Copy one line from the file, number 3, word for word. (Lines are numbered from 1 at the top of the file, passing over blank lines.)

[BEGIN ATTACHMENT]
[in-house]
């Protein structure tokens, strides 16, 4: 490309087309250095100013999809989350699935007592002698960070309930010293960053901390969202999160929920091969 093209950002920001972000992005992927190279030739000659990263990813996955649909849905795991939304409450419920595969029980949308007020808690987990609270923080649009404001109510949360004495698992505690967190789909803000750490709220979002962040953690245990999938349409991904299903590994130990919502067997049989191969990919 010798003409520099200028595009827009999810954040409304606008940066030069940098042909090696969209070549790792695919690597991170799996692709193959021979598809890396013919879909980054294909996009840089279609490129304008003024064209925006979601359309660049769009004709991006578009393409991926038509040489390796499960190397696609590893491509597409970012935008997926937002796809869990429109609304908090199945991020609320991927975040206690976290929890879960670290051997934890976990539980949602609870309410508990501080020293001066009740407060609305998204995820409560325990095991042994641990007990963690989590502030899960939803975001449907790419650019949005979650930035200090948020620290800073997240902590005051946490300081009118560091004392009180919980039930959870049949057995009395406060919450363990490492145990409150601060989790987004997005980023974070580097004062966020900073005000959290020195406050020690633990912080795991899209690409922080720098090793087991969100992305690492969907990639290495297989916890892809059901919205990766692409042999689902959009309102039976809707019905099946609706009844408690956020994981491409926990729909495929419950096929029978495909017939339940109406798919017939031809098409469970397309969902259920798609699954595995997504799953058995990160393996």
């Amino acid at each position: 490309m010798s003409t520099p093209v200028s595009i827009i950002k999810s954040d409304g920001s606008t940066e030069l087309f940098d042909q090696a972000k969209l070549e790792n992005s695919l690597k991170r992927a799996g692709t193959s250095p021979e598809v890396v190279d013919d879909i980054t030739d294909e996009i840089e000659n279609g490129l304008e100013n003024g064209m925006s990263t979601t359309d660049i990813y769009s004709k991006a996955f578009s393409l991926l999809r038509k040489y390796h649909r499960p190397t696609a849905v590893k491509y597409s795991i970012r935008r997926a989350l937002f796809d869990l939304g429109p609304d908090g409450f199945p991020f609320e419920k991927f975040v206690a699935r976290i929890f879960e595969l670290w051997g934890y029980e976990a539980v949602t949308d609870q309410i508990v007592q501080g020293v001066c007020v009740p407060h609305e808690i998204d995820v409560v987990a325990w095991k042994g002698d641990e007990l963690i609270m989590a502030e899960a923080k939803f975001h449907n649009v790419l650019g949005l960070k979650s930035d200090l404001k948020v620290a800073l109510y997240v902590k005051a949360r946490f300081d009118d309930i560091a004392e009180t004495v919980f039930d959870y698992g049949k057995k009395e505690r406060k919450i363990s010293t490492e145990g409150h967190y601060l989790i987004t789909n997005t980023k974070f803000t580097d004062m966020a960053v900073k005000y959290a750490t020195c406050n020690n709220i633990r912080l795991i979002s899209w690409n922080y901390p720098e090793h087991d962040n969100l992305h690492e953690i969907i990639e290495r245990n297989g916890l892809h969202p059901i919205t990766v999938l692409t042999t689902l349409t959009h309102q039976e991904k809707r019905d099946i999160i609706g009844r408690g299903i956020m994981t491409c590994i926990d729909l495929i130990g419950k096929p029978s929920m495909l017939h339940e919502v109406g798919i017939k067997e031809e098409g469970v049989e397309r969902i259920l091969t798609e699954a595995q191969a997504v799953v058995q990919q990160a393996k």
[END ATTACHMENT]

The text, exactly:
């Amino acid at each position: 490309m010798s003409t520099p093209v200028s595009i827009i950002k999810s954040d409304g920001s606008t940066e030069l087309f940098d042909q090696a972000k969209l070549e790792n992005s695919l690597k991170r992927a799996g692709t193959s250095p021979e598809v890396v190279d013919d879909i980054t030739d294909e996009i840089e000659n279609g490129l304008e100013n003024g064209m925006s990263t979601t359309d660049i990813y769009s004709k991006a996955f578009s393409l991926l999809r038509k040489y390796h649909r499960p190397t696609a849905v590893k491509y597409s795991i970012r935008r997926a989350l937002f796809d869990l939304g429109p609304d908090g409450f199945p991020f609320e419920k991927f975040v206690a699935r976290i929890f879960e595969l670290w051997g934890y029980e976990a539980v949602t949308d609870q309410i508990v007592q501080g020293v001066c007020v009740p407060h609305e808690i998204d995820v409560v987990a325990w095991k042994g002698d641990e007990l963690i609270m989590a502030e899960a923080k939803f975001h449907n649009v790419l650019g949005l960070k979650s930035d200090l404001k948020v620290a800073l109510y997240v902590k005051a949360r946490f300081d009118d309930i560091a004392e009180t004495v919980f039930d959870y698992g049949k057995k009395e505690r406060k919450i363990s010293t490492e145990g409150h967190y601060l989790i987004t789909n997005t980023k974070f803000t580097d004062m966020a960053v900073k005000y959290a750490t020195c406050n020690n709220i633990r912080l795991i979002s899209w690409n922080y901390p720098e090793h087991d962040n969100l992305h690492e953690i969907i990639e290495r245990n297989g916890l892809h969202p059901i919205t990766v999938l692409t042999t689902l349409t959009h309102q039976e991904k809707r019905d099946i999160i609706g009844r408690g299903i956020m994981t491409c590994i926990d729909l495929i130990g419950k096929p029978s929920m495909l017939h339940e919502v109406g798919i017939k067997e031809e098409g469970v049989e397309r969902i259920l091969t798609e699954a595995q191969a997504v799953v058995q990919q990160a393996k």